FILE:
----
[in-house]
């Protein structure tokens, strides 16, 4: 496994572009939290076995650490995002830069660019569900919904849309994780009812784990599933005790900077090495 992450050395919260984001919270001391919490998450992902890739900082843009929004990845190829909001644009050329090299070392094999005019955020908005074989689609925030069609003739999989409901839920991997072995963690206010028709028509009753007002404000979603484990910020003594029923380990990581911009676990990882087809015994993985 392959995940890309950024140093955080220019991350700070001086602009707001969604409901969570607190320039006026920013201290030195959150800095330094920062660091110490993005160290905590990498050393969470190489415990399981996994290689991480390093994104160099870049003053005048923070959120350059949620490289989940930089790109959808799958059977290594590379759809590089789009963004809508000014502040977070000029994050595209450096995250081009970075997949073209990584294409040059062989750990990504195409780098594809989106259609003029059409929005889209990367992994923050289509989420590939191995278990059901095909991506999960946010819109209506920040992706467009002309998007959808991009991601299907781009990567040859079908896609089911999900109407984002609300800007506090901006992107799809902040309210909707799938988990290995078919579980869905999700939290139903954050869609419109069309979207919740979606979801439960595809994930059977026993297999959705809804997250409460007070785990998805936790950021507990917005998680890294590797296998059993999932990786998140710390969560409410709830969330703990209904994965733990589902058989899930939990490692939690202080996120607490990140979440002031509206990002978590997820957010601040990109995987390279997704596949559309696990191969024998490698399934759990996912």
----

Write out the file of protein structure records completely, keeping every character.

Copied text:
[in-house]
């Protein structure tokens, strides 16, 4: 496994572009939290076995650490995002830069660019569900919904849309994780009812784990599933005790900077090495 992450050395919260984001919270001391919490998450992902890739900082843009929004990845190829909001644009050329090299070392094999005019955020908005074989689609925030069609003739999989409901839920991997072995963690206010028709028509009753007002404000979603484990910020003594029923380990990581911009676990990882087809015994993985 392959995940890309950024140093955080220019991350700070001086602009707001969604409901969570607190320039006026920013201290030195959150800095330094920062660091110490993005160290905590990498050393969470190489415990399981996994290689991480390093994104160099870049003053005048923070959120350059949620490289989940930089790109959808799958059977290594590379759809590089789009963004809508000014502040977070000029994050595209450096995250081009970075997949073209990584294409040059062989750990990504195409780098594809989106259609003029059409929005889209990367992994923050289509989420590939191995278990059901095909991506999960946010819109209506920040992706467009002309998007959808991009991601299907781009990567040859079908896609089911999900109407984002609300800007506090901006992107799809902040309210909707799938988990290995078919579980869905999700939290139903954050869609419109069309979207919740979606979801439960595809994930059977026993297999959705809804997250409460007070785990998805936790950021507990917005998680890294590797296998059993999932990786998140710390969560409410709830969330703990209904994965733990589902058989899930939990490692939690202080996120607490990140979440002031509206990002978590997820957010601040990109995987390279997704596949559309696990191969024998490698399934759990996912």